Wednesday, December 28, 2016

The Three Mile Island Disaster Was The Result Of America Not Supporting Israel And Other Nonsense

I wrote a piece the other day about the Israeli-UN resolution-U.S. vote abstention kerfuffle, Keeping The Issues Clear When Talking About Contemporary Israel. and it contained a total of zero prophecy charts or references to Genesis 12:3.

Anyway I continue to see people commenting on social media about how outrageous it was for "Christian America" to "stab Israel in the back" and some of the links I have seen are just outrageous. For example: 10 Previous Times America Faced Major Disaster After Attempting To Divide Israel. This is their reasoning:

I am sure that there will be a tremendous amount of debate about to what extent the U.S. was involved in creating and drafting this resolution, but there is one thing that is exceedingly clear.

The ultimate decision as to whether or not this resolution would be adopted was in the hands of one man. Barack Obama knew very well that he had this power, and in the end he ultimately decided to betray Israel.

And now that our government has cursed Israel at the UN, our entire nation will be cursed as a result.

In the Scriptures we are repeatedly told that God will bless those that bless Israel and will curse those that curse Israel.

When Barack Obama blocked a similar resolution that France wanted to submit for a vote in September 2015, it resulted in America being blessed, and we definitely have been blessed over the past 16 months.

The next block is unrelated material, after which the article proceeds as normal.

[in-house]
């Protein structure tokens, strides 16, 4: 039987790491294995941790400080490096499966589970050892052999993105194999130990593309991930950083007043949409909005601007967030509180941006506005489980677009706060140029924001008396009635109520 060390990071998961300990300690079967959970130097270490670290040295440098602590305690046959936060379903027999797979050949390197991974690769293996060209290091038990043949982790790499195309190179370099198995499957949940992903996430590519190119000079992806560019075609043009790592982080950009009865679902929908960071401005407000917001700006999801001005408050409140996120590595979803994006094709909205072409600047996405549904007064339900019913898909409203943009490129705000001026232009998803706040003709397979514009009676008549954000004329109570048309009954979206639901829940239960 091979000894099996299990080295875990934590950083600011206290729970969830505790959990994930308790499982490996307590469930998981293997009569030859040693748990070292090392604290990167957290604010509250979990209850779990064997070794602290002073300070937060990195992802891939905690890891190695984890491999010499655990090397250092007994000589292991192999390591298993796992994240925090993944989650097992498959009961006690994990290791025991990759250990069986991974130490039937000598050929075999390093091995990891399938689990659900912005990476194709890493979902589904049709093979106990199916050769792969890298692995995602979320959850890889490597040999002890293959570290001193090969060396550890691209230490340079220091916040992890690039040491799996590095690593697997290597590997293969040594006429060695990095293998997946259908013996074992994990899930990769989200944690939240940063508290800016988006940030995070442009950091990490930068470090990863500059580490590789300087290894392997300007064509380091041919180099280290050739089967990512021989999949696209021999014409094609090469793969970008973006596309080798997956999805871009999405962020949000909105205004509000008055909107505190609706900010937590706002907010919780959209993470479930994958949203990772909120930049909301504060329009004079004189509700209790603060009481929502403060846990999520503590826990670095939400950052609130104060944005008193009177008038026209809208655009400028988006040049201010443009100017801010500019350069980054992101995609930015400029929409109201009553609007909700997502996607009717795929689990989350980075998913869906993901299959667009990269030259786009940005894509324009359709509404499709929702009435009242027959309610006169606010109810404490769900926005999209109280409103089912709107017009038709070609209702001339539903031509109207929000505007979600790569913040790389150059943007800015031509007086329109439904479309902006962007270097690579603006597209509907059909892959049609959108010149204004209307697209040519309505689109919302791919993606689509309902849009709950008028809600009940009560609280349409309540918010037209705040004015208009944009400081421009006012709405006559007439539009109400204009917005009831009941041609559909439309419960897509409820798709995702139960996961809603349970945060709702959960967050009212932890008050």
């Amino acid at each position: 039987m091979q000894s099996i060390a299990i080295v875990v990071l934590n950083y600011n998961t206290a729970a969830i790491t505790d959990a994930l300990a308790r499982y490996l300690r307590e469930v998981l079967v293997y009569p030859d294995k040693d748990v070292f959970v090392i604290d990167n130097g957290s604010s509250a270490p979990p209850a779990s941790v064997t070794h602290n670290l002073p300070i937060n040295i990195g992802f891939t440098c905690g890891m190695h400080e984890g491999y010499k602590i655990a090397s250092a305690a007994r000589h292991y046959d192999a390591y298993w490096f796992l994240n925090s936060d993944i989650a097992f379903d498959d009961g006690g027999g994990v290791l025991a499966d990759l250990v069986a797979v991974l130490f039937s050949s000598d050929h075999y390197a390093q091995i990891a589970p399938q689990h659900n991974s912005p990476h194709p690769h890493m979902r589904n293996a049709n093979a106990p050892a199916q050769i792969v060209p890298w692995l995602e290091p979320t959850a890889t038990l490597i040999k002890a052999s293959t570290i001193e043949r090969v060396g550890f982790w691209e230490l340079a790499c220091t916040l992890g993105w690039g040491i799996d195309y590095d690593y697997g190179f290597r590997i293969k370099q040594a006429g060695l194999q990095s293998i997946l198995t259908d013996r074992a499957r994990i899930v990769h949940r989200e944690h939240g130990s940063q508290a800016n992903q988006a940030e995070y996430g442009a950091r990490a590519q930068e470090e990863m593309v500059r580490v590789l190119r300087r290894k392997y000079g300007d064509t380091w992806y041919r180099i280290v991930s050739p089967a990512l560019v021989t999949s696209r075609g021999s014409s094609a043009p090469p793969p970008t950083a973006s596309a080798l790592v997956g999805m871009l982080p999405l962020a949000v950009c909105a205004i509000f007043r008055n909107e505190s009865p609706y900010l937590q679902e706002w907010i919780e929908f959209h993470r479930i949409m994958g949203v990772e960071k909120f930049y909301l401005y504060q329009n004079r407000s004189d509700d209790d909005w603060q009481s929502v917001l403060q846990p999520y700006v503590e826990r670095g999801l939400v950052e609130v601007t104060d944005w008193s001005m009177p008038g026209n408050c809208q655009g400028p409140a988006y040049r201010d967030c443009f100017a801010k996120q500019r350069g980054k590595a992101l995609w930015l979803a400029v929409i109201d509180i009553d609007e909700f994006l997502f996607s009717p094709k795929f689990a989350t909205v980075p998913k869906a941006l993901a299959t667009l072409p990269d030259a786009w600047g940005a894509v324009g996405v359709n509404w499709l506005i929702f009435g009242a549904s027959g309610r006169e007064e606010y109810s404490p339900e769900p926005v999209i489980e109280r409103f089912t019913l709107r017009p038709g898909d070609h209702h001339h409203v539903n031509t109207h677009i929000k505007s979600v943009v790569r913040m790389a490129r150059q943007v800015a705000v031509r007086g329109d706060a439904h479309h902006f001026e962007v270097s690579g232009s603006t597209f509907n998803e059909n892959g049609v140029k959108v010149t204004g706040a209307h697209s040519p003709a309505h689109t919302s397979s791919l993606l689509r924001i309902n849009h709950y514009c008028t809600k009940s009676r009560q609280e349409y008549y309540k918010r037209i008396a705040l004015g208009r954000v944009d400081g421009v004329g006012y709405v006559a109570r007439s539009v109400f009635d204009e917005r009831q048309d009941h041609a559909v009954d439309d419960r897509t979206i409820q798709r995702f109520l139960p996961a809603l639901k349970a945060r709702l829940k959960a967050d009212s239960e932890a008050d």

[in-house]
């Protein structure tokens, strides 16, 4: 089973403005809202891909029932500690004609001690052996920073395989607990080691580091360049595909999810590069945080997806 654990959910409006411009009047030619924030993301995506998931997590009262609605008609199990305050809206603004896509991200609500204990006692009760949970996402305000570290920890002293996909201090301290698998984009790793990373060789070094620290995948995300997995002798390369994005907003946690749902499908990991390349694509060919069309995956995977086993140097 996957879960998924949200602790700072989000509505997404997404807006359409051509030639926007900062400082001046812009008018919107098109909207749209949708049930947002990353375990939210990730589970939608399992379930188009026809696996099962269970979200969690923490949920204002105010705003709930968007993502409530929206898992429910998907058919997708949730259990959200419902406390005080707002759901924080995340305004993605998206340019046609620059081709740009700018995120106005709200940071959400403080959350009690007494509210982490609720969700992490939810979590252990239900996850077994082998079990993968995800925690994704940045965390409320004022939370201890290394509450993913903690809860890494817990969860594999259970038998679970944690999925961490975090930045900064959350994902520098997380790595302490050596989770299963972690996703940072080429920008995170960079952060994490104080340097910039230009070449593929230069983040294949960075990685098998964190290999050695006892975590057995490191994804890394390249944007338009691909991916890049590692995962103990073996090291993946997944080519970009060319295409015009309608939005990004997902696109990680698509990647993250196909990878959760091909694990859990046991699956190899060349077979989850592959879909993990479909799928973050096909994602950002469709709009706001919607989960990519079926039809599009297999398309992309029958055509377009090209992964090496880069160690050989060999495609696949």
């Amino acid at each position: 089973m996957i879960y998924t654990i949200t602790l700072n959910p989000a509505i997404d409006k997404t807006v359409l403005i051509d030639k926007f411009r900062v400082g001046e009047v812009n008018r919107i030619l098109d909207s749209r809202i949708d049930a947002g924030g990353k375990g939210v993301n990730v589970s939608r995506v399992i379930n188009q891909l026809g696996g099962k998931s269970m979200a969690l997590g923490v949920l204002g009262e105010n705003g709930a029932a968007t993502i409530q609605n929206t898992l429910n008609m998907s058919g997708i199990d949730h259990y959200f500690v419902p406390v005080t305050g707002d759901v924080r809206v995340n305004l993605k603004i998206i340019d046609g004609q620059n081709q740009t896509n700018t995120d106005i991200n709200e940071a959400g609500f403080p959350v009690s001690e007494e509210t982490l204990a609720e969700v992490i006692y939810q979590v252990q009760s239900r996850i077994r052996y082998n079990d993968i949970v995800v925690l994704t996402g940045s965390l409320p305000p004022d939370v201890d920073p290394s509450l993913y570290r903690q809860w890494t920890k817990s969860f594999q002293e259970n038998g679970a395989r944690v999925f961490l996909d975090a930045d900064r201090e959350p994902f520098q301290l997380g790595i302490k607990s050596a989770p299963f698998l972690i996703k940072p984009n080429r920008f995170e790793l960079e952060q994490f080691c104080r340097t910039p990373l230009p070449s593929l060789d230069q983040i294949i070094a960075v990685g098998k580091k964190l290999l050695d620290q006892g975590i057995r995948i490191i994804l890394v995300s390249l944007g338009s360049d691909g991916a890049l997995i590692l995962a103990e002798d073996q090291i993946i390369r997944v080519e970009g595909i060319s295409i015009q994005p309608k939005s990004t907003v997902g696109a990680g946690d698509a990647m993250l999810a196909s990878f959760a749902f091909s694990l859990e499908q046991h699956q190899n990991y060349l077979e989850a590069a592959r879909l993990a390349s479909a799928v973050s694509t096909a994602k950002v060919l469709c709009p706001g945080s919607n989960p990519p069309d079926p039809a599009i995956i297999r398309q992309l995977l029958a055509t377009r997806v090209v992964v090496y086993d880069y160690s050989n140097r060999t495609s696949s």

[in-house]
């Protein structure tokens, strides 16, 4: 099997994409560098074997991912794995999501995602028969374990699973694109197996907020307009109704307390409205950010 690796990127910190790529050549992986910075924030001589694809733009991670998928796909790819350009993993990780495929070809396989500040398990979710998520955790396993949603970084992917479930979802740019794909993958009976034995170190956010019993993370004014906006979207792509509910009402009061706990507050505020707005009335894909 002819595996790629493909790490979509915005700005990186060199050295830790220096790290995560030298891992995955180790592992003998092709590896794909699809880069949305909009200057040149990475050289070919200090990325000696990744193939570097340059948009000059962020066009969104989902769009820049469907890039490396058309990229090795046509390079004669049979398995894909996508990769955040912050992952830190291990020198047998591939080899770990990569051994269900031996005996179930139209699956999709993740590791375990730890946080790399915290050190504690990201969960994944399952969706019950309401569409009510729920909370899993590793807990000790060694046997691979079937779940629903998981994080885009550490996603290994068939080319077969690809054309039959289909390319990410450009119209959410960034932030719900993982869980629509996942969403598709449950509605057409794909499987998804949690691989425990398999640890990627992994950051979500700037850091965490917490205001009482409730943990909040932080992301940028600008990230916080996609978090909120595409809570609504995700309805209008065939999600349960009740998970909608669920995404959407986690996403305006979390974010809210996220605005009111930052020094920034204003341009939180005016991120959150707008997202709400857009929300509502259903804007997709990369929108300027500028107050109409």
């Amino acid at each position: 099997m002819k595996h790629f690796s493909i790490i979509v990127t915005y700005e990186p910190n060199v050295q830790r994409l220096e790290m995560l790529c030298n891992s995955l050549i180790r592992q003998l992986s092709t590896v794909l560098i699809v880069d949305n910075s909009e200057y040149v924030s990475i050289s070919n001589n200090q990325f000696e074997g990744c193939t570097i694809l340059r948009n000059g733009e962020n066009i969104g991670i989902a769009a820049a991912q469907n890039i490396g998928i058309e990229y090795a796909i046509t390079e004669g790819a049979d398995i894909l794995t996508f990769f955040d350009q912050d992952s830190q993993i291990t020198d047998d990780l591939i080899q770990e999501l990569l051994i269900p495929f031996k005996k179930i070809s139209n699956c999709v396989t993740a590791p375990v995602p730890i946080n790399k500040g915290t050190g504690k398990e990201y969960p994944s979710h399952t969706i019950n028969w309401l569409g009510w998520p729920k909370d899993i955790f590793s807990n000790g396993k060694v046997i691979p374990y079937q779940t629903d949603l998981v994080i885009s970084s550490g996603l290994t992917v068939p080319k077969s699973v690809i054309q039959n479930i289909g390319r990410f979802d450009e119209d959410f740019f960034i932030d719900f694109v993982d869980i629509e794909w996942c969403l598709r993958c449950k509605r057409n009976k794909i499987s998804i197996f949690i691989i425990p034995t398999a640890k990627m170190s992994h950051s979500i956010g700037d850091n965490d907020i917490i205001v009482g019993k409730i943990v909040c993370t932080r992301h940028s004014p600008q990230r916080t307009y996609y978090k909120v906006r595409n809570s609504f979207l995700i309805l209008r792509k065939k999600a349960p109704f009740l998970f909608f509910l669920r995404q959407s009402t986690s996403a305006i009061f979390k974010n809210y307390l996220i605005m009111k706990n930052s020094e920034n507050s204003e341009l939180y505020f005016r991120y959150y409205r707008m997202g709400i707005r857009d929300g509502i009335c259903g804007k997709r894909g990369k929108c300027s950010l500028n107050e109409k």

But now that Barack Obama has reversed course and has betrayed Israel, we will most assuredly be cursed. In the days ahead we will see how this plays out, and perhaps we can get some hints about what may happen by reviewing recent history.
The UN Security Council resolution that was passed on Friday is the biggest betrayal of Israel in modern history. As I explained in my last article, I believe that America's reprieve is now over and all hell is about to break loose in this country.

When Barack Obama blocked the UN Security Council from dividing the land of Israel in September 2015, according to the Word of God we should have been blessed as a nation as a result, and we were blessed.

But now Barack Obama has cursed Israel by stabbing them in the back at the United Nations, and according to the Word of God we should be cursed as a nation as a result.

And as surely as I am writing this article, we will be cursed.

So in essence, God's mood as it relates to one nation populated mostly by unbelievers outside of any national covenant relationship with God is determined almost exclusively that nation's diplomatic actions at an international body toward another nation populated mostly by unbelievers outside of any national covenant relationship with God. That makes perfect sense, provided you read the Bible without the slightest awareness of the context of the Bible as a whole, the record of redemptive history or even the most rudimentary exegetical ability or effort. Here is one of the 10 iron clad examples: